Years ago, while searching for a file on a backup hard drive, I stumbled upon some recordings that my producer-turned-partner-turned-babydaddy John Ellis had started to produce for Dan Mangan. I had heard Mangan’s songs all over the radio by then, so I knew enough to know there was likely something interesting at my fingertips. Upon listening though, I was quite stunned by the sparkling hidden treasure I had discovered. The tracks were raw and haunting, subdued yet powerful. Mangan’s honest and vulnerable vocals were even more refreshing against the intimate, spacey, and open backdrop that John had created for him. There was magic in these recordings. The kind of magic that is entirely illusive and immune to intention. The kind of magic that will allow its capture only when the time, people, and place are just right, and inspiration is entirely pure.
As I sat there listening to “One of Many”, on repeat, enveloped by Dan’s vivid and gritty expression over John’s haunting pedal steel and piano tinkering, I unexpectedly got to know a very pure piece of Dan Mangan. Under this new light, I was instilled with a sudden appreciation for the rest of his work. I quickly tamed my disdain for anything remotely manufactured, and went from casually peaking my ears to his tunes on the radio, to being a purposeful listener, and a surprisingly solid fan. I downloaded his official releases on iTunes and enjoyed them in my kitchen and in my car as much as anyone, but I must admit, my privileged and exclusive “hidden treasure collection” remained my time-tested and true personal favourites. That my partner had produced them was hardly a factor, beyond of course, the renewed infatuation I feel whenever he manages to create a haunting soundscape with a banjo.
When I had asked John the story behind the recordings, he said Dan came up to the studio he used to have in Ashcroft and they just “made music for a week”, it was all pre-production stuff – what you lay down so you’ve got something to start working with. He said he really enjoyed working with him and loved what they had started to create but the week took place right before John had to hunker down to meet a series of deadlines for several albums he was working on that year (for Leeroy Stagger, Barney Bentall, Dustin Bentall, and Jane Sibbery to name a few).
Much the type to sit and contemplate at a window, I find our journeys in life fascinating, with the limitless forks we unwittingly face each day. That Dan’s timing didn’t work out with John, only opened the road that led to fortuitous connections, where his songs could land in the right places, with the right people, in the right genre, at the right time. I love that Dan’s songs got their chance to break though the way they deserved. I love that Dan got to see his hard work pay off, and his immense talent recognized.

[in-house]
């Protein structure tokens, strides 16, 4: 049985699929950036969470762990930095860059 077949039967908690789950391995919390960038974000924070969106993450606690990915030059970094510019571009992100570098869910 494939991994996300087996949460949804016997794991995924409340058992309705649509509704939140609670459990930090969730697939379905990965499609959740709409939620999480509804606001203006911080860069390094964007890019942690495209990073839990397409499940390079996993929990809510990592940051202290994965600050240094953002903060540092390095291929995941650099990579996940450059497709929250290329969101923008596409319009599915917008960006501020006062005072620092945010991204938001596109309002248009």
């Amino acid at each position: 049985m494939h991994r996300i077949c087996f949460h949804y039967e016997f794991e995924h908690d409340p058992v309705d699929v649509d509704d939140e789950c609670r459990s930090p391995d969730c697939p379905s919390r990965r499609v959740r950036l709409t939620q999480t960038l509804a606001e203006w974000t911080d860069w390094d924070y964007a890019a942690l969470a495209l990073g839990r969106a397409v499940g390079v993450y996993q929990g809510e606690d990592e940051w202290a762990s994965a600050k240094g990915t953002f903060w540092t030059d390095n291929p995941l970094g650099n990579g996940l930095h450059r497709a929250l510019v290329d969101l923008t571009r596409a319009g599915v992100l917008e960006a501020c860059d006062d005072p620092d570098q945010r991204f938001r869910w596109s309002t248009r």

And all the while, being captivated and captured by this unreleased music that I couldn’t share with anyone has been a form of solitary confinement. The effervescence of the recordings I enjoyed so much made it all the lonelier, and I was mournful for the journey the magic itself never got to take. I wished the world would someday have the same privilege to see this artist and his songs the way I had come to. How many more would-be fans of Dan Mangan’s naked outpourings were out there in the world waiting unbeknownst?
When John mentioned that Dan had reached out to ask for the masters, adding that he intended to release them one day as bonus features, I was comforted, but reserved any excitement for the reality. Well, at last, on November 15th, 2019 much to my delight and relief, Dan Mangan officially released the “Ellis Demos” on the 10th Anniversary Edition of Nice, Nice, Very Nice. With that, I am hereby released from the prison that was my lonely listening bubble, and can for the first time ever, appreciate these recordings amidst the solidarity of likeminded fans, friends, and family.
So, please, do join me for the first time ever in listening to my secret hidden treasure collection, now dubbed by Dan Mangan as Ellis Demos. My favourite song is at the top of this Ellis Demo Spotify Playlist. I’ve never been able to find it anywhere else, so I believe this is actually the original first release of the song “One of Many”. It’s written by Dan Mangan, and produced by John MacArthur Ellis of MacArthur Park Productions.
Oh and do take a second to put on your headphones. It’s that kind of song.
Dan Mangan – Ellis Demo Songs produced by John MacArthur Ellis:
Robots – Ellis Demo, One of Many – Ellis Demo, Set the Sails – Ellis Demo, The Indie Queens are Waiting – Ellis Demo.